@Griffin: it's up to you know what part of each class state you need to save in order to restore each of its instances correctly. Maybe you should take a different approach and rather than think about how to save objects from classes in a library, consider first in a more abstract way what information you need to say. You might end up defining some form of configuration file and then use the information you read from that file to recreate your object hierarchy exactly as you did the first time around. – Nicola Musatti Aug 1 '11 at 14:11

Er, what? Boost.Serialization is not a replacement for I/O streams. It's a framework for serialisation (i.e. saving and restoring the state of an object from an external storage), the archives still wrap some kind of stream to actually read and write data. Of course you need to write serialising functions, the library has no way of knowing where the data, or how should it be layed out in the archive otherwise — if you'd use fstream, whatever that means in this context, you'd still have to do the same. You don't necessarily need to implement the save/load functions as class members, either — the documentation says how to make them as free functions.

share|improve this answer
but the libraries classes dont have public data members, and what do you mean i need to write serialising functions? all fstream requires is the number of bites to load/take from a class. – Griffin Jul 31 '11 at 21:55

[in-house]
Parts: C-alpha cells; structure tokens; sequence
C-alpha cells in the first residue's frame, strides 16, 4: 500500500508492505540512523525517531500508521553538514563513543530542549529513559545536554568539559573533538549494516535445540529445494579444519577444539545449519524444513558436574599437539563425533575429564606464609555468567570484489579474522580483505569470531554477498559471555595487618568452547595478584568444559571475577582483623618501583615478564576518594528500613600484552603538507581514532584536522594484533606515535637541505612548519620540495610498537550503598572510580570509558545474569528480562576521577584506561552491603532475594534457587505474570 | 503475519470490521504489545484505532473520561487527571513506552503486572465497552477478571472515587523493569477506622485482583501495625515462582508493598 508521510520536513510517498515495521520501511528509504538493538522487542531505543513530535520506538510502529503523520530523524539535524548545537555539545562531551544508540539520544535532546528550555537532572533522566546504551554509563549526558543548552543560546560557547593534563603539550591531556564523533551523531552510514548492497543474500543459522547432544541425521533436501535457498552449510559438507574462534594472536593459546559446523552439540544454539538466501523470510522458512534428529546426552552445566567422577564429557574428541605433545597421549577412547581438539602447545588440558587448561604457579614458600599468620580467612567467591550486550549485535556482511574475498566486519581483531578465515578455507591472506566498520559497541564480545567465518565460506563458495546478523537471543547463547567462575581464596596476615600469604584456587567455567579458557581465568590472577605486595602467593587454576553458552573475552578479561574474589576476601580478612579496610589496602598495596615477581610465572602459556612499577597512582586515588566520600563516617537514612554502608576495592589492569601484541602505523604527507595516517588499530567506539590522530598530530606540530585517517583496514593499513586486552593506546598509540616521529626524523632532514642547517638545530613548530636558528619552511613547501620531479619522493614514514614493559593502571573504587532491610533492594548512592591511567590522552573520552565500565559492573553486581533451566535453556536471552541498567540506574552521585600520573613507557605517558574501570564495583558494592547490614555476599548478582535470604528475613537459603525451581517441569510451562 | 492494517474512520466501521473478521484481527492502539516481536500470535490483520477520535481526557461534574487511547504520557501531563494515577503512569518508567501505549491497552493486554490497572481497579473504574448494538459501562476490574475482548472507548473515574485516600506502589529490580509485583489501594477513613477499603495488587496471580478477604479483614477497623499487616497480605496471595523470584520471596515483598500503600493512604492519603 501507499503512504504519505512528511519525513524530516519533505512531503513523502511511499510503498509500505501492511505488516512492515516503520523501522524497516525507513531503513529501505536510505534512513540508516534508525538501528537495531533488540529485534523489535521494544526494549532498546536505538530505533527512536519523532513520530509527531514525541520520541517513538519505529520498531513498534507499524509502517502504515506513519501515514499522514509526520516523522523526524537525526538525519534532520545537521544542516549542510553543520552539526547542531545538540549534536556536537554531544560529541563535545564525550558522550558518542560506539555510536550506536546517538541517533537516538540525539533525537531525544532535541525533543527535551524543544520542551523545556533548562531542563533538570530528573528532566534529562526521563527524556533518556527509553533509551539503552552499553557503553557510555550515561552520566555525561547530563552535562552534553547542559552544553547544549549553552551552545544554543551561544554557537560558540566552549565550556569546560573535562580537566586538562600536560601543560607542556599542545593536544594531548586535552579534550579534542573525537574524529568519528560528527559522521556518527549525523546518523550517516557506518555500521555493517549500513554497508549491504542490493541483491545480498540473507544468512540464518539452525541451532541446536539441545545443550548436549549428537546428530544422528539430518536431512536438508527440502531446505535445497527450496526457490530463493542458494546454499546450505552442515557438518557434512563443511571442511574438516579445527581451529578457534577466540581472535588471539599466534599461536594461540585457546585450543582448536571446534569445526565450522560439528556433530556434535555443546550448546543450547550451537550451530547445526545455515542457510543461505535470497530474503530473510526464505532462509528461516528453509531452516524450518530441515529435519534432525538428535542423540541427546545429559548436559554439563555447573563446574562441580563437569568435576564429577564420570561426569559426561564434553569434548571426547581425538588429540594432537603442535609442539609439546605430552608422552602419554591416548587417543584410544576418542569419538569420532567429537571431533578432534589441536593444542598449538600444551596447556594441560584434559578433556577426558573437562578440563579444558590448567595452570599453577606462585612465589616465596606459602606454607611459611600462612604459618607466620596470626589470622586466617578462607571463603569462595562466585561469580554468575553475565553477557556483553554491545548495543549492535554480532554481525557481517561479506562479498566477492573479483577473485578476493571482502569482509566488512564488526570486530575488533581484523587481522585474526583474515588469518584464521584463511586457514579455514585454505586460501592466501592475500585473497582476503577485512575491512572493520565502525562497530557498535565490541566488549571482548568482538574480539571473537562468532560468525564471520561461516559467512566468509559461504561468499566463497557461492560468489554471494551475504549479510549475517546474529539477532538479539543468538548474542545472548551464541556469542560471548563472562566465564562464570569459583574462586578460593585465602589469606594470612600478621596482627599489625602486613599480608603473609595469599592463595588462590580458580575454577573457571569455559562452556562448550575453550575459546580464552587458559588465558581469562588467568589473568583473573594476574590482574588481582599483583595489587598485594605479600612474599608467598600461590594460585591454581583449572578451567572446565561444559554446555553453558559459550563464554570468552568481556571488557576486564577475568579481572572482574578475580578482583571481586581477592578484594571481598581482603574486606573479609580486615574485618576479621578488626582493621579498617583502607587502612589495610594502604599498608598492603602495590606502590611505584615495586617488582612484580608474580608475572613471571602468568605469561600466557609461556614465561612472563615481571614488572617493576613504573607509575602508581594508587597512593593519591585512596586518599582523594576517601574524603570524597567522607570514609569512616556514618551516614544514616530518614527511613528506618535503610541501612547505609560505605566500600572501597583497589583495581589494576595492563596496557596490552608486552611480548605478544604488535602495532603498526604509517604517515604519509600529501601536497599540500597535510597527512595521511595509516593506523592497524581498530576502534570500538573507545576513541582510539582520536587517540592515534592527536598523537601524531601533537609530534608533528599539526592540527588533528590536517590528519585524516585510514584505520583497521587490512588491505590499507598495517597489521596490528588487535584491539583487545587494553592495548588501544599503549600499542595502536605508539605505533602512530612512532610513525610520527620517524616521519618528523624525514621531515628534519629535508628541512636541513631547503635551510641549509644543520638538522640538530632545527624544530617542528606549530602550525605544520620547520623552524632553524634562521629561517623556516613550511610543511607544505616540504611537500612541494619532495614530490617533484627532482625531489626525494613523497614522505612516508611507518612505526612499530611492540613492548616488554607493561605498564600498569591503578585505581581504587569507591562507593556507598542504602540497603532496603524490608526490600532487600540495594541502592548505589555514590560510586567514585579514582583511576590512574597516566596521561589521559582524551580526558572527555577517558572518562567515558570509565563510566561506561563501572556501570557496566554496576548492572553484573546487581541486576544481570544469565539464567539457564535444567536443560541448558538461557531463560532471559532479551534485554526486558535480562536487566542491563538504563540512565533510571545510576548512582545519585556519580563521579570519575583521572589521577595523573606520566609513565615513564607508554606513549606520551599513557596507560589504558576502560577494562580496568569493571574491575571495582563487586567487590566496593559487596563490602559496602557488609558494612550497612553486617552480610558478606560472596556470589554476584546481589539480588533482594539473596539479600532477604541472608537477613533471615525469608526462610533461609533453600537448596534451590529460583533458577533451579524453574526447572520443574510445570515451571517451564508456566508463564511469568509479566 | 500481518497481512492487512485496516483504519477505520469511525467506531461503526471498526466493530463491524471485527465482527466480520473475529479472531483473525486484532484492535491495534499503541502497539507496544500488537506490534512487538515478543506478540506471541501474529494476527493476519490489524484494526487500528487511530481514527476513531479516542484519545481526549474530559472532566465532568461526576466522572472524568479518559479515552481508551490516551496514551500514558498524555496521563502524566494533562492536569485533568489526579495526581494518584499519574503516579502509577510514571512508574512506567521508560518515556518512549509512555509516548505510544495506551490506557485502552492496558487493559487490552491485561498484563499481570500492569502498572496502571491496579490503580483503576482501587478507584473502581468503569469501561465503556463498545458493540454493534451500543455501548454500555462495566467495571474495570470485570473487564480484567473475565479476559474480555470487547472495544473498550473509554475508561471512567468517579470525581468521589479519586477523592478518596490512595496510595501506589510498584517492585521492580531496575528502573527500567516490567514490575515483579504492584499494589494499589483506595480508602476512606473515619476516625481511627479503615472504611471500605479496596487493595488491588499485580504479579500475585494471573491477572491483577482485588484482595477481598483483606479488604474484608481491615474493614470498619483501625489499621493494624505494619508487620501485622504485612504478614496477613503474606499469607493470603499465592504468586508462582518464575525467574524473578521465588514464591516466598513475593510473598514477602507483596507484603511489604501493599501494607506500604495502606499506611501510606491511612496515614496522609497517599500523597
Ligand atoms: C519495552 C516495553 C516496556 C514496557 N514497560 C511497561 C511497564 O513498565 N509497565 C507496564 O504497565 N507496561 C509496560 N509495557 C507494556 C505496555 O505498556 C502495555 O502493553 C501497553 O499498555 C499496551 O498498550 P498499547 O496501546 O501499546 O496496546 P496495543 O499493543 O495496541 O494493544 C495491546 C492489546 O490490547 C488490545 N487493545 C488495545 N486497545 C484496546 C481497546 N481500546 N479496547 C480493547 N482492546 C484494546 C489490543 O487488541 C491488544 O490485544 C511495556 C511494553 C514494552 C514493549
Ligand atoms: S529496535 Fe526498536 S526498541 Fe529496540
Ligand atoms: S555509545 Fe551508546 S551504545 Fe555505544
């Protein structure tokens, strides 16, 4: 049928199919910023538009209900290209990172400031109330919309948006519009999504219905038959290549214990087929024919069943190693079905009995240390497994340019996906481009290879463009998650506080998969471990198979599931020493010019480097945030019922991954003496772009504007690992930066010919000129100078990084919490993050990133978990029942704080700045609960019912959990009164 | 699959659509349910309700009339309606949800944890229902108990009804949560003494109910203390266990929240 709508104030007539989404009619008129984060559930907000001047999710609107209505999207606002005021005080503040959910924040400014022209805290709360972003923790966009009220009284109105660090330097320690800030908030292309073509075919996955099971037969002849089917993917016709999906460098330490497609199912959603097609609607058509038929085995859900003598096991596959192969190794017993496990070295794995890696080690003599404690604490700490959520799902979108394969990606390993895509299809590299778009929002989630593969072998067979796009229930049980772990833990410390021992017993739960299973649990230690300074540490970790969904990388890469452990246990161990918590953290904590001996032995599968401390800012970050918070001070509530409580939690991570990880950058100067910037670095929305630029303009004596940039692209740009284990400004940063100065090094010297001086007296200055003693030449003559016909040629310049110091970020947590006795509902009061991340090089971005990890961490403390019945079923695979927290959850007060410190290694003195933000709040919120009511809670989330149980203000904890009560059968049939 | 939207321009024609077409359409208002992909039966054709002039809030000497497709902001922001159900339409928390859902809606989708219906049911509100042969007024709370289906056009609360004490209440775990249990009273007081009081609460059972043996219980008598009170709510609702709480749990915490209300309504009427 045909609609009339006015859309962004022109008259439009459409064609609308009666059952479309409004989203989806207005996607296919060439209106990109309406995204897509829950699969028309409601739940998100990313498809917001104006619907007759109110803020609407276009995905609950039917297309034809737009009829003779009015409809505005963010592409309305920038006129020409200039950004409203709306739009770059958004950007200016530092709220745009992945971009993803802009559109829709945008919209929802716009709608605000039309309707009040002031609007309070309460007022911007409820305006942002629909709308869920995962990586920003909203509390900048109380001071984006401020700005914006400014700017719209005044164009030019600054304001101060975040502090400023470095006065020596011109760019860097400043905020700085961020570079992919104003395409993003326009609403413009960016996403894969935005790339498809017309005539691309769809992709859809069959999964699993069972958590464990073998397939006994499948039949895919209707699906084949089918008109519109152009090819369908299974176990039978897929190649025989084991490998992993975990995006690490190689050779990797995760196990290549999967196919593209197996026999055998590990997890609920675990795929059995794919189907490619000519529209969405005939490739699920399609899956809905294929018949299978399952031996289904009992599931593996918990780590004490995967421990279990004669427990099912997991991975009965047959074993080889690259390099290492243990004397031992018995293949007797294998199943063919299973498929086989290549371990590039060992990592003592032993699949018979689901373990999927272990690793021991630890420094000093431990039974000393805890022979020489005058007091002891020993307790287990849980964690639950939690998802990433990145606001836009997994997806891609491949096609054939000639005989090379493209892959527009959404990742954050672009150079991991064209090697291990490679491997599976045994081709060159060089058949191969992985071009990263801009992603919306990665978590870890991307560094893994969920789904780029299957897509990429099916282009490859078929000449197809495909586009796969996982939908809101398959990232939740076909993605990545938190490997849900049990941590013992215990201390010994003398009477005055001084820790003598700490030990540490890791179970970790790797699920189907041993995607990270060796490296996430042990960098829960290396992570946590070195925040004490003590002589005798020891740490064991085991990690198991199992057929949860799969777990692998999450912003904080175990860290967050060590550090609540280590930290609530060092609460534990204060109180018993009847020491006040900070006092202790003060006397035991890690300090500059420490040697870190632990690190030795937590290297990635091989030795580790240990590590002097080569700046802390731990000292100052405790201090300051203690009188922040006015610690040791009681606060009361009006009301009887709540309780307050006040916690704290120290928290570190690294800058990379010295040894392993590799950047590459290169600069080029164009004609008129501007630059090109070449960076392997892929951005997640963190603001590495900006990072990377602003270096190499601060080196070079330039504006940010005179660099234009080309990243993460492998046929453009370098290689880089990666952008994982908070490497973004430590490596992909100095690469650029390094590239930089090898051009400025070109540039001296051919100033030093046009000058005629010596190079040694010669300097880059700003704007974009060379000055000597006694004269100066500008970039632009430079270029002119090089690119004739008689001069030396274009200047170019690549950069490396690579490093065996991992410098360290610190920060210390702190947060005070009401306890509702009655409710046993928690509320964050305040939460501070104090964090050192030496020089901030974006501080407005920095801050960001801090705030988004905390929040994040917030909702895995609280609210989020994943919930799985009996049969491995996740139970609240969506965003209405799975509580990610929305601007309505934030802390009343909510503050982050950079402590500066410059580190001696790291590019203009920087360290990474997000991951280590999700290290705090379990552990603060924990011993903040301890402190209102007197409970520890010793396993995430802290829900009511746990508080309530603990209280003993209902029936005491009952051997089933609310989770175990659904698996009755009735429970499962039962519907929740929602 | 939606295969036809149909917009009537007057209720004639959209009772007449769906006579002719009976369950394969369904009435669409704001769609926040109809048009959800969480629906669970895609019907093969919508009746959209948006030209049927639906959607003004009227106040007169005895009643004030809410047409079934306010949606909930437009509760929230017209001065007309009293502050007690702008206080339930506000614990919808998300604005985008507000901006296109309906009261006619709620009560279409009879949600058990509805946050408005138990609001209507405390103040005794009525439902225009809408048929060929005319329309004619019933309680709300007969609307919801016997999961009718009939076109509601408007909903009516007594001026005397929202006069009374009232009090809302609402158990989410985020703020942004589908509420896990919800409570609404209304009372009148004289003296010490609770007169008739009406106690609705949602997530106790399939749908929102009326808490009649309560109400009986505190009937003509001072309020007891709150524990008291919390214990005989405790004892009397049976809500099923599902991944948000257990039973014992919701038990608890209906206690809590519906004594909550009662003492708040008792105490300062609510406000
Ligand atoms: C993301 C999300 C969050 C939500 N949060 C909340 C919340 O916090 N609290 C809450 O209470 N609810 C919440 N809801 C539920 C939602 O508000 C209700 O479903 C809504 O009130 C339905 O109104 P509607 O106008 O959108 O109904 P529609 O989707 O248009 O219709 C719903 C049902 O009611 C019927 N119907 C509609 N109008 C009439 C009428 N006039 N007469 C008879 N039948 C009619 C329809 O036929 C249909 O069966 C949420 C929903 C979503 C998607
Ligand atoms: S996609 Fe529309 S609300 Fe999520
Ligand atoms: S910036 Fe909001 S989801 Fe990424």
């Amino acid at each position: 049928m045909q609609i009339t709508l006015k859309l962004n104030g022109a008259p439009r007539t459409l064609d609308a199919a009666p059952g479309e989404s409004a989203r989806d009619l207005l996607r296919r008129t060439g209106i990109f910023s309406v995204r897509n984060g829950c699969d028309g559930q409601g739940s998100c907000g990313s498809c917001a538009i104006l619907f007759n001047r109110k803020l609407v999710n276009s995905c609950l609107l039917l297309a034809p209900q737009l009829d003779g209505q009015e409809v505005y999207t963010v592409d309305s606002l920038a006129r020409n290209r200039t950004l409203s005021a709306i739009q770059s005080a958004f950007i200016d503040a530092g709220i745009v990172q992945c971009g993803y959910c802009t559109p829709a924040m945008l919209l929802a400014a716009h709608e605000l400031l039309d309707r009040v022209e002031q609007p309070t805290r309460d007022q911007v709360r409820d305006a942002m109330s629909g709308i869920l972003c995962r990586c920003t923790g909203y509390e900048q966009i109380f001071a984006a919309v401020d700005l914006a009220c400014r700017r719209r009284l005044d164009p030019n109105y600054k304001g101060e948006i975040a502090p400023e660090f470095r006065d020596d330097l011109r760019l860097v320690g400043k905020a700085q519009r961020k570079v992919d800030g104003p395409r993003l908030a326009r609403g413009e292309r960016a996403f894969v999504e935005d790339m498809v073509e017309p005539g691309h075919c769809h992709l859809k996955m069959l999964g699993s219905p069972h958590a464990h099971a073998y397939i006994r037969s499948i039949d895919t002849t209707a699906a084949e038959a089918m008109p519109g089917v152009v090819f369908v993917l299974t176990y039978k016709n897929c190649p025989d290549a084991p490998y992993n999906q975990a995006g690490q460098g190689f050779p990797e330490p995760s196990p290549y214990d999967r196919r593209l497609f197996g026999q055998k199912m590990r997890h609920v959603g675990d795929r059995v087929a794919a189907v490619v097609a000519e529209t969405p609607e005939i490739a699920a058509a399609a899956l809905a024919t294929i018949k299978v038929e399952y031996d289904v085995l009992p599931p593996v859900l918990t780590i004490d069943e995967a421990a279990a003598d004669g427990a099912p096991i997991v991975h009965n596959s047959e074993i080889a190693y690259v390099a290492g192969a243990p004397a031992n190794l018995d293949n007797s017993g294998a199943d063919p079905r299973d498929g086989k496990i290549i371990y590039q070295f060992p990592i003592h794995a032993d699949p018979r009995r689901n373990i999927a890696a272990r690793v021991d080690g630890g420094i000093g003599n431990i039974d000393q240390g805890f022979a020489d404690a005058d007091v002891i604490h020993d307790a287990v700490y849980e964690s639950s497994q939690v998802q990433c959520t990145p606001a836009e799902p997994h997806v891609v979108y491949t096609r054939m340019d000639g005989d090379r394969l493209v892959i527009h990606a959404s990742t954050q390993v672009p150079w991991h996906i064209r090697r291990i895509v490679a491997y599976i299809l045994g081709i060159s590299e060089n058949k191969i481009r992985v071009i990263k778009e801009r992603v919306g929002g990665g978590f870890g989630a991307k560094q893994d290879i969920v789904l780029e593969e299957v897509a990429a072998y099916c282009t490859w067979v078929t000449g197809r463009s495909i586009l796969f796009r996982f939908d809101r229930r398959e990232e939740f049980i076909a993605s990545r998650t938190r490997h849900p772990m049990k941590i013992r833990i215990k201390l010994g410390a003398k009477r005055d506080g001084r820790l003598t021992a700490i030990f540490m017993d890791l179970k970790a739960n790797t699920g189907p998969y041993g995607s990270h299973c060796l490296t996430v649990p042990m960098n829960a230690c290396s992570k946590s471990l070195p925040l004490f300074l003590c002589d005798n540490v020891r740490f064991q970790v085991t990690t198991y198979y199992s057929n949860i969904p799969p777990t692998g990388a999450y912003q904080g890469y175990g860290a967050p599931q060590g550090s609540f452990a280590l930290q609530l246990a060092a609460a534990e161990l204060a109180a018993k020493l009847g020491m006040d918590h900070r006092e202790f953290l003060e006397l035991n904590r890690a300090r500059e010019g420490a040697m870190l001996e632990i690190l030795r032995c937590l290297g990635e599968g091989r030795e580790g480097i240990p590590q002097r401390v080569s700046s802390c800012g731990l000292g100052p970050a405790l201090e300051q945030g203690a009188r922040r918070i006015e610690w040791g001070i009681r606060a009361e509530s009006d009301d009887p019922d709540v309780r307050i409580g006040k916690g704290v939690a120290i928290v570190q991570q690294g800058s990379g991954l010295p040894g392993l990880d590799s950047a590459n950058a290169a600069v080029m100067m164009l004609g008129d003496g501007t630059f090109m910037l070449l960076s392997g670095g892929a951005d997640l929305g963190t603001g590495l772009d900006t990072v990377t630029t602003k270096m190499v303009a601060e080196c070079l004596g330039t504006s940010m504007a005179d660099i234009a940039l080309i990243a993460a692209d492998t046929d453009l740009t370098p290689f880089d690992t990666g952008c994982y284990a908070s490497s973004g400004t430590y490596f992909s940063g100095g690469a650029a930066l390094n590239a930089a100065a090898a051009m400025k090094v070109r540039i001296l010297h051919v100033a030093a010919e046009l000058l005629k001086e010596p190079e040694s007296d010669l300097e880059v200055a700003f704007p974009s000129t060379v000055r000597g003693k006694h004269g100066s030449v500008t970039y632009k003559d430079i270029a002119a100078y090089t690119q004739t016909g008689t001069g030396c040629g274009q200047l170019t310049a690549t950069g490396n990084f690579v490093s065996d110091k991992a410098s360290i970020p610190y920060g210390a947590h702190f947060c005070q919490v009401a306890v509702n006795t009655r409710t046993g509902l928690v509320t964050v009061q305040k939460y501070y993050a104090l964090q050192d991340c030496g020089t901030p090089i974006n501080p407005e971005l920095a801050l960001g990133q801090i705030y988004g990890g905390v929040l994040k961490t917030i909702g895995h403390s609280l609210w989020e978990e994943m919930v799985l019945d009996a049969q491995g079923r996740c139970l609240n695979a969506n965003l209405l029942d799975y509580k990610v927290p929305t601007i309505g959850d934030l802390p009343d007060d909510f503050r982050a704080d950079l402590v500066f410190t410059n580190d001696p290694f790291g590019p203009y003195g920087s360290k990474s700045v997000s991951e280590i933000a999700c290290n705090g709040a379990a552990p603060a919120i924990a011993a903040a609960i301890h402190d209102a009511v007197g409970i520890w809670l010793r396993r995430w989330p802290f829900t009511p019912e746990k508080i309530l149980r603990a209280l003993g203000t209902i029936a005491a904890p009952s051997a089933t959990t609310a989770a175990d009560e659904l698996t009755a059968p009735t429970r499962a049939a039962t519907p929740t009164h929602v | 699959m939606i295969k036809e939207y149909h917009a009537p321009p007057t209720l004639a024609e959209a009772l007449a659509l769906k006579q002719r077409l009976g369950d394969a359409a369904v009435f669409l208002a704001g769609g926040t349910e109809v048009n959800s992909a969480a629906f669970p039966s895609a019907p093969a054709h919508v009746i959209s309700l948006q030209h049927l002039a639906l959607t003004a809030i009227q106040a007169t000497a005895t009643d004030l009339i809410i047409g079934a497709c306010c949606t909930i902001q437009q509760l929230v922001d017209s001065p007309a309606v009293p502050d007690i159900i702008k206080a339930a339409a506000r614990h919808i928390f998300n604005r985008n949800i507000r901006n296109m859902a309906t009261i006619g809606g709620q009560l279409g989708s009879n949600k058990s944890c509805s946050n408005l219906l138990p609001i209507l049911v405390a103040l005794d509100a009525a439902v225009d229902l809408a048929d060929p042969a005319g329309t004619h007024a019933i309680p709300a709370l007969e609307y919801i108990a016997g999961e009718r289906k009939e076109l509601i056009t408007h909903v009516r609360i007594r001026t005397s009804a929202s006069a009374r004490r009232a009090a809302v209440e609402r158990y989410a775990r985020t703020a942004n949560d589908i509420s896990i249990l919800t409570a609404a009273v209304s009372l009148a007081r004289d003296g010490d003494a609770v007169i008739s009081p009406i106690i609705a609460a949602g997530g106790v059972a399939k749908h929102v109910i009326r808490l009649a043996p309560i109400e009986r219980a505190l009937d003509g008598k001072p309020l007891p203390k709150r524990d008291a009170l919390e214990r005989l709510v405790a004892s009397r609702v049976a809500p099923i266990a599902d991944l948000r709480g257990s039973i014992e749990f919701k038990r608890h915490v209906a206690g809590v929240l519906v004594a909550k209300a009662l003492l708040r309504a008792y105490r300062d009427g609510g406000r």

@Grifin: Again, naively using ostream::write to serialise objects is wrong, even if it happens to work for simple cases. – Cat Plus Plus Jul 31 '11 at 21:58
So i should just suck it up and edit the source code? what do people do when the source is not open? – Griffin Jul 31 '11 at 21:59
@Griffin: If you do that, there is no guarantee that you will be able to load it again. Even between debug and release builds, there can be differences. Also, if it is a virtual class, you're screwed since you will have overwritten the v-table pointer and thus destroyed the class. Honestly, if writing and reading a class to/from a file were as simple as blasting the bits out and reading them back, do you think that large libraries like Boost.Serialization would have been written at all? – Nicol Bolas Jul 31 '11 at 22:00
@Grifin: And again, you don't need to edit original classes to serialise them. Read Boost.Serialization documentation. – Cat Plus Plus Jul 31 '11 at 22:02

It seems like std::fstream would be a much better idea, as that doesn't require any functions or changes to be made to whatever class you want to save, and i could design a "Save class."

A better idea to do what?

Serialization is typically used for saving and restoring the state of objects, not arbitrary data. It's purpose is to be able to take a bag of objects and produce a file, such that these objects can be automatically reconstructed from that file at a later date.

If you can collate all of the information you want to save into a "save class", then you don't need serialization.

Also, you cannot just write a class to a stream; you would have to implement a operator<< overload or some other function to save its data and load it back. Yes, you could just throw the bits of the object out with memcpy, but that's not exactly safe. And by "not exactly safe", I mean "you should never do this unless you really, really know what you're doing."

share|improve this answer

Your Answer


By posting your answer, you agree to the privacy policy and terms of service.

Not the answer you're looking for? Browse other questions tagged or ask your own question.